If President Obama were to lose in November, then there would be further delay in addressing rogue web sites as the new administration fills positions, seeks Senate confirmations, and comes up to speed with the issues involved in this legislation. Furthermore, there is the possibility that there will be many new Senators, new Committee Chairmen, and new staff, in the 113th Congress, which would also have a delaying effect.

As a consequence, content companies and their allies in the Congress may soon be faced with targeting their efforts towards enactment of a rogue web sites bill in late 2013, or 2014.

Sen. Patrick LeahySen. Leahy (at right) is upset with the course of recent events. He first introduced a rogue web sites bill in late 2010. The SJC reported a bill in the 111th, and a revised bill in the current Congress, over seven months ago.

He wrote in a release that "Somewhere in China today, in Russia today, and in many other countries that do not respect American intellectual property, criminals who do nothing but peddle in counterfeit products and stolen American content are smugly watching how the United States Senate decided it was not even worth debating how to stop the overseas criminals from draining our economy."

"In the meantime," said Sen. Leahy, "more time will pass with jobs lost and economies hurt by foreign criminals who are stealing American intellectual property, and selling it back to American consumers."

He concluded that "I remain committed to addressing this problem; I hope other members of Congress won't simply stand on hollow promises to find a way to eliminate online theft by foreign rogue websites, and will instead work with me to send a bill to the President's desk this year."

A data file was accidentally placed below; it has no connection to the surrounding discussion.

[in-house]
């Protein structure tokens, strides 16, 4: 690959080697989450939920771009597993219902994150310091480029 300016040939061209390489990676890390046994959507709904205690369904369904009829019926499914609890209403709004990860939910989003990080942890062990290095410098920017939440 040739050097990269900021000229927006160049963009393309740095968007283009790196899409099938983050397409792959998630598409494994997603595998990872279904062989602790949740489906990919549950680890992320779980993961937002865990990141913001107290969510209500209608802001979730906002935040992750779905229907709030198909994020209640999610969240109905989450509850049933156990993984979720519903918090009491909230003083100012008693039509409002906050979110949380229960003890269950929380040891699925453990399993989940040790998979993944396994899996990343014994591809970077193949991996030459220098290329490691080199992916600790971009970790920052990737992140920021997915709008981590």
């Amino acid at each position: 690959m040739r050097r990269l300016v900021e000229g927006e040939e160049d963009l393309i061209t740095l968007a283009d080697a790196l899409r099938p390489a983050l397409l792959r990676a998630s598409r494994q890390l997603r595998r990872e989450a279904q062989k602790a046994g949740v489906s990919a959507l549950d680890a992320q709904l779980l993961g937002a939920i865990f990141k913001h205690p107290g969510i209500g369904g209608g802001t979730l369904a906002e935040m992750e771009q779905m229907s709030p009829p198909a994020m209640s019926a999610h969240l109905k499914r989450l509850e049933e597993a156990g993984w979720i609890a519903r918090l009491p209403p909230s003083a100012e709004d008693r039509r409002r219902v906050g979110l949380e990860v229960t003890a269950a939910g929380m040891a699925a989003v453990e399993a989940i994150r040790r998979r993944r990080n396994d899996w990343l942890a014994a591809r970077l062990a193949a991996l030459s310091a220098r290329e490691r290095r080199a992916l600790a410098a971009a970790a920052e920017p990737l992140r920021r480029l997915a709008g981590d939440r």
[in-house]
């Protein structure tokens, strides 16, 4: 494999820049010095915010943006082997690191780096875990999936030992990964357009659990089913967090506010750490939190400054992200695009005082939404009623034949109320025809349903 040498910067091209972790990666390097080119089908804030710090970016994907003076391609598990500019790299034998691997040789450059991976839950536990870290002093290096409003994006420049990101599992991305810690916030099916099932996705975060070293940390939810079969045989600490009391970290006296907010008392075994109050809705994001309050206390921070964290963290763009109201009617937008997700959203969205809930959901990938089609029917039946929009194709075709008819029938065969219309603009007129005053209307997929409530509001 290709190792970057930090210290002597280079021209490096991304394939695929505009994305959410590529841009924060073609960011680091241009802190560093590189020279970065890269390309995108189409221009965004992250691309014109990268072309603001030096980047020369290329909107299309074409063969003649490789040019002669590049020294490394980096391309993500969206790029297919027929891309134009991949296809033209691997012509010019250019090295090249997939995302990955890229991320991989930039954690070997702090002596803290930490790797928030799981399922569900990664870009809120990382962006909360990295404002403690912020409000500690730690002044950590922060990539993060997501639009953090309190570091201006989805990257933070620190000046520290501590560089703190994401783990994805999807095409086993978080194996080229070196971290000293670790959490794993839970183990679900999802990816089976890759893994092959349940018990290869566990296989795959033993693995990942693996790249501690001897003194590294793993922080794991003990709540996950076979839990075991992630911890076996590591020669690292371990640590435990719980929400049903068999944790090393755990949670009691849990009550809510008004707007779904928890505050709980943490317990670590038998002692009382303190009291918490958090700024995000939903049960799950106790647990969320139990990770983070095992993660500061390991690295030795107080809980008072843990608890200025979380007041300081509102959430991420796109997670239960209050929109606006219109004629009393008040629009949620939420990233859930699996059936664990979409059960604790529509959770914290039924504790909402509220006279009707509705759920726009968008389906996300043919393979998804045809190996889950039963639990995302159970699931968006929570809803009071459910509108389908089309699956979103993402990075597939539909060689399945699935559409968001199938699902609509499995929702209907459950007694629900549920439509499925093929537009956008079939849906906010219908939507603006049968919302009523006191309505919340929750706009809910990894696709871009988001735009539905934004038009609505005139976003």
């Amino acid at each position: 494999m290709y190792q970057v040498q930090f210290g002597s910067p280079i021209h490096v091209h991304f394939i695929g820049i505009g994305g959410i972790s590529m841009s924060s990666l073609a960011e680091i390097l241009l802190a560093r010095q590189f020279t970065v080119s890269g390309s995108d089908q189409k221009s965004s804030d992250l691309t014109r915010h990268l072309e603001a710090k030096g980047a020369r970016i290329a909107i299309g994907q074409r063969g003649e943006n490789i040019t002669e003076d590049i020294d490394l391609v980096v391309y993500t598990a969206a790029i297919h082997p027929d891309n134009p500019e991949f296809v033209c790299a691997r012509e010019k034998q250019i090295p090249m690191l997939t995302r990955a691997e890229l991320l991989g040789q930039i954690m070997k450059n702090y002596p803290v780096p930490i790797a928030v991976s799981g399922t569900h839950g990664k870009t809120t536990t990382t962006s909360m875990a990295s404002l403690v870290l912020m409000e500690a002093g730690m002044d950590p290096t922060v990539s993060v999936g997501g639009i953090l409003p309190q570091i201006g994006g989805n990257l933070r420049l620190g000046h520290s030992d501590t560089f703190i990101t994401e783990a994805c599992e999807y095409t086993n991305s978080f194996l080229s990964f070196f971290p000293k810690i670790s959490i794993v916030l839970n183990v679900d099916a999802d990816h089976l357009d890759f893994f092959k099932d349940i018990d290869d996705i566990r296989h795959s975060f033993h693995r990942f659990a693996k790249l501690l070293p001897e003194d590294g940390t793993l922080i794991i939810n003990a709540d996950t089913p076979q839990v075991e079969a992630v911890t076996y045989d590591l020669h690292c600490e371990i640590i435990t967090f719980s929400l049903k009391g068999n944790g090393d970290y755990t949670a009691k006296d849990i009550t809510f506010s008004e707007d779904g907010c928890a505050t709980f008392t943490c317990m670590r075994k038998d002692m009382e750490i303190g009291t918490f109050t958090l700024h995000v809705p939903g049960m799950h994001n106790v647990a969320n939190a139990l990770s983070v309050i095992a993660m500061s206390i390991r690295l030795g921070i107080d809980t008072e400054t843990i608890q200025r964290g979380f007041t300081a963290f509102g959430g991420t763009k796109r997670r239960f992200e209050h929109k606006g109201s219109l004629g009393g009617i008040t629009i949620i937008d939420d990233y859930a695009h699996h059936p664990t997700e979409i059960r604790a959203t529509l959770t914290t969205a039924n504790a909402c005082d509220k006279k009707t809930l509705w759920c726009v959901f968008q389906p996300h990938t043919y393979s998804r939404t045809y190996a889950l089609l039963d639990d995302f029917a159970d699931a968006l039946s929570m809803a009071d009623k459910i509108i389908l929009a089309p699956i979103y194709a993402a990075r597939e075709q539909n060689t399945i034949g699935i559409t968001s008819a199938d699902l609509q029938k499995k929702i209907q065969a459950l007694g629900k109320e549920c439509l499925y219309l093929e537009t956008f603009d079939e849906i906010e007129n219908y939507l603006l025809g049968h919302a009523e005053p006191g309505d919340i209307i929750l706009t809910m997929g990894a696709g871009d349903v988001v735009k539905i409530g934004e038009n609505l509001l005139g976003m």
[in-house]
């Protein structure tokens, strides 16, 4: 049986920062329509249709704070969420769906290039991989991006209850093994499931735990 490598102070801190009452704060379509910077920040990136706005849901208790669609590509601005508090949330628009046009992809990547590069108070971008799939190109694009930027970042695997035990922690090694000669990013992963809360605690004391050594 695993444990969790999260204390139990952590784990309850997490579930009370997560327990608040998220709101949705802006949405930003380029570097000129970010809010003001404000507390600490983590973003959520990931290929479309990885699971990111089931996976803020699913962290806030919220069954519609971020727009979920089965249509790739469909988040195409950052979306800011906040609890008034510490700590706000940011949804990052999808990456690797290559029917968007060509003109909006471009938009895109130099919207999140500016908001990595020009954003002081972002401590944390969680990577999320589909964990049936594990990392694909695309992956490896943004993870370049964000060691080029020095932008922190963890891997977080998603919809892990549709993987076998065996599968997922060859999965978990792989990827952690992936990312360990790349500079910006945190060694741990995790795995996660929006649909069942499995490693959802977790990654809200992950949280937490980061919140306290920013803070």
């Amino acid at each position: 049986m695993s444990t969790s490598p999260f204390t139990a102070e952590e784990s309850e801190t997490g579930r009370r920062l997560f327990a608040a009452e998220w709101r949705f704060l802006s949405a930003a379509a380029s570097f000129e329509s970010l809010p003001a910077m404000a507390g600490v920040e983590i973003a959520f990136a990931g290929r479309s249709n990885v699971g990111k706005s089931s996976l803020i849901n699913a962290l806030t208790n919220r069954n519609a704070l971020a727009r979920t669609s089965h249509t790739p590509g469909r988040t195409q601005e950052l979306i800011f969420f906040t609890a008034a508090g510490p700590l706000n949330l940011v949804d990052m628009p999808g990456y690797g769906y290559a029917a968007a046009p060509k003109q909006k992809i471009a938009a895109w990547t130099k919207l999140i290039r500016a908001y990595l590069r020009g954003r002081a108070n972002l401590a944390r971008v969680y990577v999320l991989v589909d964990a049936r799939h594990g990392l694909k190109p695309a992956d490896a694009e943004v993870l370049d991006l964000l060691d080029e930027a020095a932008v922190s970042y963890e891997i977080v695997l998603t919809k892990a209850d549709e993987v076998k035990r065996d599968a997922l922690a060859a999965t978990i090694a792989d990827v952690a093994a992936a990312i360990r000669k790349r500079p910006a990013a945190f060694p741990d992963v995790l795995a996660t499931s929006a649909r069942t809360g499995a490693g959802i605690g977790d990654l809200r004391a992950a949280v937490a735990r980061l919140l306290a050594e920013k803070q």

Rep. Smith, sponsor of  HR 3261 [LOC | WW], the "Stop Online Piracy Act" or "SOPA", stated in a release that "It is clear that we need to revisit the approach on how best to address the problem of foreign thieves that steal and sell American inventions and products".

He also said that the HJC "will continue work with copyright owners, Internet companies, financial institutions to develop proposals that combat online piracy and protect America’s intellectual property.  We welcome input from all organizations and individuals who have an honest difference of opinion about how best to address this widespread problem.  The Committee remains committed to finding a solution to the problem of online piracy that protects American intellectual property and innovation."

Rep. Darrell Issa (R-CA) stated in a release on January 20 that "Postponing the Senate vote on PIPA removes the imminent threat to the Internet, but it's not over yet. Copyright infringement remains a serious problem and any solution must be targeted, effective, and consistent with how the Internet works."

He also touted his bill, HR 3782 [LOC | WW], the "Online Protection & Enforcement of Digital Trade Act", or "OPEN Act". See, story titled "Rep. Issa Introduces Alternative to SOPA" and "Comparison of the Key Processes of SOPA and OPEN Act" in TLJ Daily E-Mail Alert No. 2,331, January 18, 2012.

Rep. Issa added that "It is clear that Congress needs to have more discussion and education about the workings of the Internet before it moves forward on sweeping legislation to address intellectual property theft on the Internet. I look forward to working with my colleagues and stakeholders to achieve a needed consensus about the way forward."